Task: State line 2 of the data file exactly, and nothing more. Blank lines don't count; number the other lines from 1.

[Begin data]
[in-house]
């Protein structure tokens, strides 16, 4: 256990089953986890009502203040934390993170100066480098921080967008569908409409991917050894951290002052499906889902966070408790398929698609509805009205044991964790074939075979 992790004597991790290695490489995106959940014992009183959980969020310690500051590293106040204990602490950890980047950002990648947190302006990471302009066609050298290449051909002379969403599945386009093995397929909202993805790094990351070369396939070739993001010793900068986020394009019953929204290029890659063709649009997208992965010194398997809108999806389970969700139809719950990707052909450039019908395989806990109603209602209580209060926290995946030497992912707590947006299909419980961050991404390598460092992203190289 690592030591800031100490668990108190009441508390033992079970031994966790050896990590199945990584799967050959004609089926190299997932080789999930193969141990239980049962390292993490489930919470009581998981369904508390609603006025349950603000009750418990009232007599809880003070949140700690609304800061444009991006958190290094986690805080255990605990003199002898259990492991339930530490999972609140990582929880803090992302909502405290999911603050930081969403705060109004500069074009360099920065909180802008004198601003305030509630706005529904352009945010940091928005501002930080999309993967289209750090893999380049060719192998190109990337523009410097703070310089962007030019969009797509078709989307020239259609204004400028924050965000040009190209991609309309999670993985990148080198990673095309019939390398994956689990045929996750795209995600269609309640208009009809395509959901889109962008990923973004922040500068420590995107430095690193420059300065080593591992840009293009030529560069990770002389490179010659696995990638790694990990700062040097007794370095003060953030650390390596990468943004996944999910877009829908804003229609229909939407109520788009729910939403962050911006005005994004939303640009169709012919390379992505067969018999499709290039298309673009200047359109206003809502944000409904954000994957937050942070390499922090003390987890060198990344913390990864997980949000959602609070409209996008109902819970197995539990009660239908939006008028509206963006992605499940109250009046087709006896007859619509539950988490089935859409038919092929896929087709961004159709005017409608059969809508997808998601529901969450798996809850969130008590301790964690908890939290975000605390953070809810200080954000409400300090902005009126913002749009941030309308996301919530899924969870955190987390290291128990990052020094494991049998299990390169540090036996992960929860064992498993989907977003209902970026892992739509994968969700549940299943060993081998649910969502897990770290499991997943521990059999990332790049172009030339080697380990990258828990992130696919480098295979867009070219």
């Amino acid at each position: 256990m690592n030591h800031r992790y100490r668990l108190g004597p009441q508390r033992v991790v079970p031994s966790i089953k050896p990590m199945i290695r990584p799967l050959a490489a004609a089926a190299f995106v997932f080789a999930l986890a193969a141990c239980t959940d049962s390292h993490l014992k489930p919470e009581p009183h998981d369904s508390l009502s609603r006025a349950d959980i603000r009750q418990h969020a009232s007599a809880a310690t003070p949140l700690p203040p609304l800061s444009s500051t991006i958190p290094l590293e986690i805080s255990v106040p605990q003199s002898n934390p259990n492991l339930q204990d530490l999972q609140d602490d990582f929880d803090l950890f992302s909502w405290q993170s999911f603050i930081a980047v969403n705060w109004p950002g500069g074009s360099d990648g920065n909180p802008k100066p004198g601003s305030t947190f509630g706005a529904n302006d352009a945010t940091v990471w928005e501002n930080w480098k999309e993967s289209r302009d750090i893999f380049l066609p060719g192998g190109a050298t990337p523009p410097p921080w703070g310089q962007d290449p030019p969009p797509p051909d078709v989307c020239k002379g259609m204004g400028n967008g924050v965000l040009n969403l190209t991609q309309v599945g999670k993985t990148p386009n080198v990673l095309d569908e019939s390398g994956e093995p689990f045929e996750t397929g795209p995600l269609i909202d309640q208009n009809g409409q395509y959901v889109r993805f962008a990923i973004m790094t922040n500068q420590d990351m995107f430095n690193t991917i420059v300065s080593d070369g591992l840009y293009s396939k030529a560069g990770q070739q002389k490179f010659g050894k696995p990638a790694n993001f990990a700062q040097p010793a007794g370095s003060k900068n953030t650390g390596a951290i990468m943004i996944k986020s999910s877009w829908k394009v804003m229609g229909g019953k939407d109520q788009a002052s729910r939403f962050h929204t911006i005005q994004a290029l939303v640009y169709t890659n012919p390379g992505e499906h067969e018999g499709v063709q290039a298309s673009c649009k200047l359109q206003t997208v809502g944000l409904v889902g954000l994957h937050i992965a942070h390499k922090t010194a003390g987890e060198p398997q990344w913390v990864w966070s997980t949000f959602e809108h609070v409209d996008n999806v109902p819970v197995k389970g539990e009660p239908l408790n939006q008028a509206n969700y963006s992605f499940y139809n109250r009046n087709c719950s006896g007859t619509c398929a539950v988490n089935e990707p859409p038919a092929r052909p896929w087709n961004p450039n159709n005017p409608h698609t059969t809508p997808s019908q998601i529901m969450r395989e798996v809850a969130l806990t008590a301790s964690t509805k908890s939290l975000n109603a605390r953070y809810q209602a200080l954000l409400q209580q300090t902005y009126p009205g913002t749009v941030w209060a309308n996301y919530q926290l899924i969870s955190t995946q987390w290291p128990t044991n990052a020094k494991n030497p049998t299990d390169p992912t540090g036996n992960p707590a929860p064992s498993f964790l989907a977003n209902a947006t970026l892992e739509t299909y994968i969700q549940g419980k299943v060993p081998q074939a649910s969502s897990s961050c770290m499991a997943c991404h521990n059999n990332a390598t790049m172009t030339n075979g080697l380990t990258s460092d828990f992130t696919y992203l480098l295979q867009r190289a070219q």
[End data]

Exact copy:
């Protein structure tokens, strides 16, 4: 256990089953986890009502203040934390993170100066480098921080967008569908409409991917050894951290002052499906889902966070408790398929698609509805009205044991964790074939075979 992790004597991790290695490489995106959940014992009183959980969020310690500051590293106040204990602490950890980047950002990648947190302006990471302009066609050298290449051909002379969403599945386009093995397929909202993805790094990351070369396939070739993001010793900068986020394009019953929204290029890659063709649009997208992965010194398997809108999806389970969700139809719950990707052909450039019908395989806990109603209602209580209060926290995946030497992912707590947006299909419980961050991404390598460092992203190289 690592030591800031100490668990108190009441508390033992079970031994966790050896990590199945990584799967050959004609089926190299997932080789999930193969141990239980049962390292993490489930919470009581998981369904508390609603006025349950603000009750418990009232007599809880003070949140700690609304800061444009991006958190290094986690805080255990605990003199002898259990492991339930530490999972609140990582929880803090992302909502405290999911603050930081969403705060109004500069074009360099920065909180802008004198601003305030509630706005529904352009945010940091928005501002930080999309993967289209750090893999380049060719192998190109990337523009410097703070310089962007030019969009797509078709989307020239259609204004400028924050965000040009190209991609309309999670993985990148080198990673095309019939390398994956689990045929996750795209995600269609309640208009009809395509959901889109962008990923973004922040500068420590995107430095690193420059300065080593591992840009293009030529560069990770002389490179010659696995990638790694990990700062040097007794370095003060953030650390390596990468943004996944999910877009829908804003229609229909939407109520788009729910939403962050911006005005994004939303640009169709012919390379992505067969018999499709290039298309673009200047359109206003809502944000409904954000994957937050942070390499922090003390987890060198990344913390990864997980949000959602609070409209996008109902819970197995539990009660239908939006008028509206963006992605499940109250009046087709006896007859619509539950988490089935859409038919092929896929087709961004159709005017409608059969809508997808998601529901969450798996809850969130008590301790964690908890939290975000605390953070809810200080954000409400300090902005009126913002749009941030309308996301919530899924969870955190987390290291128990990052020094494991049998299990390169540090036996992960929860064992498993989907977003209902970026892992739509994968969700549940299943060993081998649910969502897990770290499991997943521990059999990332790049172009030339080697380990990258828990992130696919480098295979867009070219």